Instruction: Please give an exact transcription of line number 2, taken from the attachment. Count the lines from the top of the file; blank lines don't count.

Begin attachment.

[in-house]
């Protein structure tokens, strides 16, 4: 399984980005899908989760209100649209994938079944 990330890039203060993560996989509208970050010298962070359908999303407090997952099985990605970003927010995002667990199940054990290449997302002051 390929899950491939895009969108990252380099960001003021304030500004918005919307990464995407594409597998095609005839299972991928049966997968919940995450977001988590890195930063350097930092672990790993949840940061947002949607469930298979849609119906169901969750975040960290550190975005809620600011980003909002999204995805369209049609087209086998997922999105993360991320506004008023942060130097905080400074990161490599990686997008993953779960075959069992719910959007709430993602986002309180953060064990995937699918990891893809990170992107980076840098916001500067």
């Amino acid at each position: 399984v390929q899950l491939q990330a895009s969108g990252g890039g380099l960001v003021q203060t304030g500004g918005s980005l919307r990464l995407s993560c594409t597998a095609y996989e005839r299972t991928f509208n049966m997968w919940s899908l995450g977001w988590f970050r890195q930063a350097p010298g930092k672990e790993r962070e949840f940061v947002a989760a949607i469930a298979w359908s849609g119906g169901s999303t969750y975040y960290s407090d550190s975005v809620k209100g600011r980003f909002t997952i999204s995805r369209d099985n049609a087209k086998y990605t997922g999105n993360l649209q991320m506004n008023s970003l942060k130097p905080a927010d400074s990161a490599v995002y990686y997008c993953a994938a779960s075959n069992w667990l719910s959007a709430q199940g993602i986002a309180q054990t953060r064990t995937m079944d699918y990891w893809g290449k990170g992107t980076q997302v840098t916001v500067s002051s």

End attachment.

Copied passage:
């Protein structure tokens, strides 16, 4: 399984980005899908989760209100649209994938079944 990330890039203060993560996989509208970050010298962070359908999303407090997952099985990605970003927010995002667990199940054990290449997302002051 390929899950491939895009969108990252380099960001003021304030500004918005919307990464995407594409597998095609005839299972991928049966997968919940995450977001988590890195930063350097930092672990790993949840940061947002949607469930298979849609119906169901969750975040960290550190975005809620600011980003909002999204995805369209049609087209086998997922999105993360991320506004008023942060130097905080400074990161490599990686997008993953779960075959069992719910959007709430993602986002309180953060064990995937699918990891893809990170992107980076840098916001500067």